New Year, New Laws: Changes to Tenant Screening in Senate Bill 291

New Year, New Laws: Changes to Tenant Screening in Senate Bill 291 for Oregon Landlords

With the new year fast approaching, Oregon landlords must once again turn their attention to a new law affecting their business practices and tenant screening in Senate Bill 291.

By Bradley S. Kraus
Attorney at Law
Warren Allen, LLP

As this article goes online, we will have entered December, the final month of 2021. While not as tumultuous as 2020, this year proved to be one of highs and lows as the industry dealt with changing rights related to non-payment, slow rental-assistance distribution, and a struggling return to some form of normalcy. With the new year fast approaching, landlords must once again turn their attention to a new law affecting their business practices in Senate Bill 291.

Senate Bill 291, which takes effect on January 1, 2022, changes the screening rules found in the Oregon Residential Landlord and Tenant Act. Many landlords who own property in Portland may be used to some of these changes, as they mirror some of those which Portland put into effect with the FAIR Ordinance. Those changes are now codified at the state level for all of Oregon to follow by SB 291.

Of note, Senate Bill 291 will require additional disclosures from the landlord in order to charge for applicant screening. SB 291 prohibits the landlord from charging a screening charge unless the landlord includes written notice to the applicant of the following:

  • A right to appeal a negative determination, if any right to appeal exists;
  • Any nondiscrimination policy as required by federal, state or local law plus any non-discrimination policy of the landlord, including that a landlord may not discriminate against an applicant because of the race, color, religion, sex, sexual orientation, national origin, marital status, familial status or source of income of the applicant;
  • The amount of rent the landlord will charge and the deposits the landlord will require, subject to change in the rent or deposits by agreement of the landlord and the tenant before entering into a rental agreement; and
  • Whether the landlord requires tenants to obtain and maintain renter’s liability insurance and, if so, the amount of insurance required.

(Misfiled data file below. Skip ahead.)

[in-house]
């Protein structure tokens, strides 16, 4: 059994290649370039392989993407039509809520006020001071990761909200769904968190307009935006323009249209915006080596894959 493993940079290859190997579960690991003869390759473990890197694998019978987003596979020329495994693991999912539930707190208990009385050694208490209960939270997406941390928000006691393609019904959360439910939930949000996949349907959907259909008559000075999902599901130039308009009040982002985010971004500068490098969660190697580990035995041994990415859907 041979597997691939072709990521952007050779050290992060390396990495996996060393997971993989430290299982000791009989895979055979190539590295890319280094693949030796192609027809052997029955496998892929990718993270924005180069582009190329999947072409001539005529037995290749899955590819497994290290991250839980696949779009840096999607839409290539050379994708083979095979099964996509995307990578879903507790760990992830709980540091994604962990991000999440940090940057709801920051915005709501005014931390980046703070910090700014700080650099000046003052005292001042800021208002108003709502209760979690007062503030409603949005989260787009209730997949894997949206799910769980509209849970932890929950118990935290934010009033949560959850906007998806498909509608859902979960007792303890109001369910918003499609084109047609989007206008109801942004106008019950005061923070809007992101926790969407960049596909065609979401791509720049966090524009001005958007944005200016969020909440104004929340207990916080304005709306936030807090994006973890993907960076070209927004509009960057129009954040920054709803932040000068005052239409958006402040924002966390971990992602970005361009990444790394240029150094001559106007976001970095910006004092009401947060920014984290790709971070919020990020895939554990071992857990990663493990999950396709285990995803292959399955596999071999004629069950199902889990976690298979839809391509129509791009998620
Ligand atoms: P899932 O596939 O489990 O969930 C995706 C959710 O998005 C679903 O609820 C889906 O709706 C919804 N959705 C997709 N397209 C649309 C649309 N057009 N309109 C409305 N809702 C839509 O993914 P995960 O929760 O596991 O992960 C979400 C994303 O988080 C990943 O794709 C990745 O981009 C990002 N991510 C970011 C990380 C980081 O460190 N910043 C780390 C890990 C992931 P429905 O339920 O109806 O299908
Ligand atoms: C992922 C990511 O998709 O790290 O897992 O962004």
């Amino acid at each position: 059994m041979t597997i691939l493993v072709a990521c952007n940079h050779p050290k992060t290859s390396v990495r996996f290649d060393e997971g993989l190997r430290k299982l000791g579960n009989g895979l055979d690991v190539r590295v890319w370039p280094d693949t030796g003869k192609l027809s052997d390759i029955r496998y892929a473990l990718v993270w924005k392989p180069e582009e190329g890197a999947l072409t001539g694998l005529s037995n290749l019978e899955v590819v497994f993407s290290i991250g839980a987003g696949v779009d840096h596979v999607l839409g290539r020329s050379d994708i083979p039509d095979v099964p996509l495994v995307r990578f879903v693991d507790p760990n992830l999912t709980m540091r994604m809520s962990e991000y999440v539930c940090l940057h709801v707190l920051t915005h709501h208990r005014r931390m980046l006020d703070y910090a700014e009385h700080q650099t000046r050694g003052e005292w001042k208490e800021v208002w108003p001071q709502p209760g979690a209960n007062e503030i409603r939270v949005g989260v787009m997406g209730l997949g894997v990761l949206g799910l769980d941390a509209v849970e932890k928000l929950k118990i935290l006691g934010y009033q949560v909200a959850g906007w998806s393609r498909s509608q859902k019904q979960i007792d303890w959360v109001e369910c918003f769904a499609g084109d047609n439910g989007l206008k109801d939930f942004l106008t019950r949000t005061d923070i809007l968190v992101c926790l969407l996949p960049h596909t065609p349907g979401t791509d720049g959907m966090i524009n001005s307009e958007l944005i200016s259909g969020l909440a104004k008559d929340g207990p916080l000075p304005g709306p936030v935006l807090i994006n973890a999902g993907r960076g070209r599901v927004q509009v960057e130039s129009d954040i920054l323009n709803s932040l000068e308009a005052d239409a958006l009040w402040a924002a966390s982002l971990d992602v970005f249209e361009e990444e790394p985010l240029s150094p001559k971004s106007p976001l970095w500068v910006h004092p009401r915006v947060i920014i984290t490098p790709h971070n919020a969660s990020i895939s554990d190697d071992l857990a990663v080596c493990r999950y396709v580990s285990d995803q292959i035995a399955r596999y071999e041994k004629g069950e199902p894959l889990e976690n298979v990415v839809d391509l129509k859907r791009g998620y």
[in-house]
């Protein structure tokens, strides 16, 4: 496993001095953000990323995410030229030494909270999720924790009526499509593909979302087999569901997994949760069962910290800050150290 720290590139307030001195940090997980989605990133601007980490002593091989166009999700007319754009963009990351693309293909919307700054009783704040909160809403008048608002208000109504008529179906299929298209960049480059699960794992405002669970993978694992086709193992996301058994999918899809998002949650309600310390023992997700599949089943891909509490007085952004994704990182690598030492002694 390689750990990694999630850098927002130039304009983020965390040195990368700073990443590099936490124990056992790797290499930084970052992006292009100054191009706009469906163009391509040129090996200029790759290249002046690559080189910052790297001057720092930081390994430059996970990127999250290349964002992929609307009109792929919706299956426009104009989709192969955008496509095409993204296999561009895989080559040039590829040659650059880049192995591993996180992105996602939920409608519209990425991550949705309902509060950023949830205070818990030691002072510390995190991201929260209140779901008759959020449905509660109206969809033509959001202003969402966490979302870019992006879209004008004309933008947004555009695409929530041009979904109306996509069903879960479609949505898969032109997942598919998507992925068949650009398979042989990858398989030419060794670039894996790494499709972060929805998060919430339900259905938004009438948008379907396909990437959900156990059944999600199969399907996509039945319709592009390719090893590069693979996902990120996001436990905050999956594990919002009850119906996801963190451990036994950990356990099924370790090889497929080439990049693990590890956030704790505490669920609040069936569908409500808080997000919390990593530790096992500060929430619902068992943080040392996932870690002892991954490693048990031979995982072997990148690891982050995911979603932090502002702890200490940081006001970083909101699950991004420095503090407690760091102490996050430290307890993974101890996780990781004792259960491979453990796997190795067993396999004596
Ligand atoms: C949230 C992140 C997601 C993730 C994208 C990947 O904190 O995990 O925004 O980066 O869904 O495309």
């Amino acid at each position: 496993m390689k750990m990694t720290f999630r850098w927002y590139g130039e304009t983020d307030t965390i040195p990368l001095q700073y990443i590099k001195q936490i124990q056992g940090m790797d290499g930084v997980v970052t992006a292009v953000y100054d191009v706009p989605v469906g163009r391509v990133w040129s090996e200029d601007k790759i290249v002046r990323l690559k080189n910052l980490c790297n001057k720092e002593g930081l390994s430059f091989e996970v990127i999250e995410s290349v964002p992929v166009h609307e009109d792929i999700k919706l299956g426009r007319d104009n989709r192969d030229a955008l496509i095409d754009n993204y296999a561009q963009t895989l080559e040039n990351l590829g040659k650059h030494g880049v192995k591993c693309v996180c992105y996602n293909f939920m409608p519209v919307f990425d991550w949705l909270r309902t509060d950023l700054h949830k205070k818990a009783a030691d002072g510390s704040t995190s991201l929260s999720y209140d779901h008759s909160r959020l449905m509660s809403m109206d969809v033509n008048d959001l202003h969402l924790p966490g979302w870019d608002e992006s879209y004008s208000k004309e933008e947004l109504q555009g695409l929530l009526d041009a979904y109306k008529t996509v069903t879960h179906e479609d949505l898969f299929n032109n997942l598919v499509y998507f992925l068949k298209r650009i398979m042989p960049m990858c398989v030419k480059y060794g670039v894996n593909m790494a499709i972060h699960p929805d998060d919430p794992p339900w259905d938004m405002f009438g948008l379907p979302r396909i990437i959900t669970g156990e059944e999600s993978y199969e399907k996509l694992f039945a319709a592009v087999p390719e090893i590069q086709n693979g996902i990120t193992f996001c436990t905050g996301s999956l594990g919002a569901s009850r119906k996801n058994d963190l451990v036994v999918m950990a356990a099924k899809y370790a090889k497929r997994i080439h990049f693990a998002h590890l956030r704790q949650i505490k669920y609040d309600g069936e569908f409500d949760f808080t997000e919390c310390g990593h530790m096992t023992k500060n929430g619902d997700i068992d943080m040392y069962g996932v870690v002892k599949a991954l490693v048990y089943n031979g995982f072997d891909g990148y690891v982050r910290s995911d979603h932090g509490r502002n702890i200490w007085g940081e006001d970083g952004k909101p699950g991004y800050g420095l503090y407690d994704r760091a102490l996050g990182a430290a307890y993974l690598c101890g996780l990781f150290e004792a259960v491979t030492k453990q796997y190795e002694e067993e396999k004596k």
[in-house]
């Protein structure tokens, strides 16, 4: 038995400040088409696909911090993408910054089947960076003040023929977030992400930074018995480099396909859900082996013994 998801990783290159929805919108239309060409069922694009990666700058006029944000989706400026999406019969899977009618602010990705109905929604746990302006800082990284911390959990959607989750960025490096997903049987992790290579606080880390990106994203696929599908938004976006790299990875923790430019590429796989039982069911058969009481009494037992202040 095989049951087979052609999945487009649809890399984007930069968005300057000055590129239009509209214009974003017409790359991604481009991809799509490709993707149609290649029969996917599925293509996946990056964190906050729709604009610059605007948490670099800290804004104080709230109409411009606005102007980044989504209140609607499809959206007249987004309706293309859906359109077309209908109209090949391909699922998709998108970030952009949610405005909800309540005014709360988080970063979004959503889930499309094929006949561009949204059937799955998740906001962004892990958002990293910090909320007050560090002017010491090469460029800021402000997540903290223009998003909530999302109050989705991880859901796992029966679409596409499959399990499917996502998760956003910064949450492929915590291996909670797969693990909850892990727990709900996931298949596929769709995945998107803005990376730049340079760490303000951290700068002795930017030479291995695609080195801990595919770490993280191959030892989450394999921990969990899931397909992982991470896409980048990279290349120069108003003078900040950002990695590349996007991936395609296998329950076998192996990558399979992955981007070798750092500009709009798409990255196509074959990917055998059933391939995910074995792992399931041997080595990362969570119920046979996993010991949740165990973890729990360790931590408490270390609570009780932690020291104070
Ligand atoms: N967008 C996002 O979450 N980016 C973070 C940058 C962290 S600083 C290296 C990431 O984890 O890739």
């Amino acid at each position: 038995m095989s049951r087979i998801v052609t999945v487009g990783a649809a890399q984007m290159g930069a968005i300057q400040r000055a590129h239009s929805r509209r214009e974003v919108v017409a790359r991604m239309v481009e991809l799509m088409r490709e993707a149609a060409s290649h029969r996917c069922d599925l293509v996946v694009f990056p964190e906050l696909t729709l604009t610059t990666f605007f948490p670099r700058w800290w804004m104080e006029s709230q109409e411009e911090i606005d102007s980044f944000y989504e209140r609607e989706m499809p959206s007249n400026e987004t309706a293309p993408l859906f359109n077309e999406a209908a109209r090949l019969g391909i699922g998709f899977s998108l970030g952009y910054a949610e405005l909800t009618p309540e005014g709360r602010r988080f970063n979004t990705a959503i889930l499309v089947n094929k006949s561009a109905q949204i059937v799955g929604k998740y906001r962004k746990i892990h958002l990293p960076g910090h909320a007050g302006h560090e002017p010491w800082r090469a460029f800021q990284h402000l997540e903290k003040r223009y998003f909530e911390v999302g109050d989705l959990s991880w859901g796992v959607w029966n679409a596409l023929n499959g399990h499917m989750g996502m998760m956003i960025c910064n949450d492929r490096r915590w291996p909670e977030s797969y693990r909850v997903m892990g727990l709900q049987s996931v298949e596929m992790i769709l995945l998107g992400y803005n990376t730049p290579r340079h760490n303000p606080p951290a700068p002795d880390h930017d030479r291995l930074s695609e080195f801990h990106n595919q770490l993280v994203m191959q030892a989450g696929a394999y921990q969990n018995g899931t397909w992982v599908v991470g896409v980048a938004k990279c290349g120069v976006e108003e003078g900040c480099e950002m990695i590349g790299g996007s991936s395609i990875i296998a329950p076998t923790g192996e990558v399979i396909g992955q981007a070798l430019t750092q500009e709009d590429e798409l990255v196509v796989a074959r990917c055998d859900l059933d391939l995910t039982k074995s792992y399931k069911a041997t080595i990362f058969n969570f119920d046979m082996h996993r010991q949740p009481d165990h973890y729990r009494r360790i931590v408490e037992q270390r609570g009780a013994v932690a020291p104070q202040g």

The following will require landlords to review their screening criteria and application documents. To the extent necessary, I would encourage landlords to procure new forms in order to stay compliant with these new changes.

Another huge change found within SB 291 is the requirement of individualized assessments related to criminal denials. Landlords must now provide an opportunity for the applicant to submit supplemental evidence to explain, justify or negate the relevance of potentially negative information that may result in a criminal denial. Further, landlords must also conduct an individualized assessment of the applicant, including reviewing any supplemental evidence, before denying an applicant based upon their criminal-screening results. That individualized assessment must consider a number of factors, including:

  • The nature and severity of the incidents that would lead to a denial;
  • The number and type of incidents;
  • The time that has elapsed since the date the incidents occurred; and
  • The age of the individual at the time the incidents occurred.

Many Oregon landlords will likely search for guidance on how to properly conduct such an evaluation. Individualized assessments are, by their very nature, individualized to the applicant, and cannot be reduced to a check-box approach or summarized in one article. However, landlords are encouraged to work with their attorneys with respect to criminal denials in order to ensure compliance with laws related to fair housing. Under SB 291, landlords must now provide a written statement of denial within 14 days of the denial, so it is imperative that landlords promptly seek guidance when needed.

Bradley S. Kraus is an attorney at Warren Allen LLP. His primary practice area is landlord/tenant law, but he also assists clients with various litigation matters, probate matters, real estate disputes, and family law matters. You can reach him at or at 503-255-8795.

New Year, New Laws: Changes to Tenant Screening in Senate Bill 291 for Oregon Landlords
Bradley Kraus, Portland attorney

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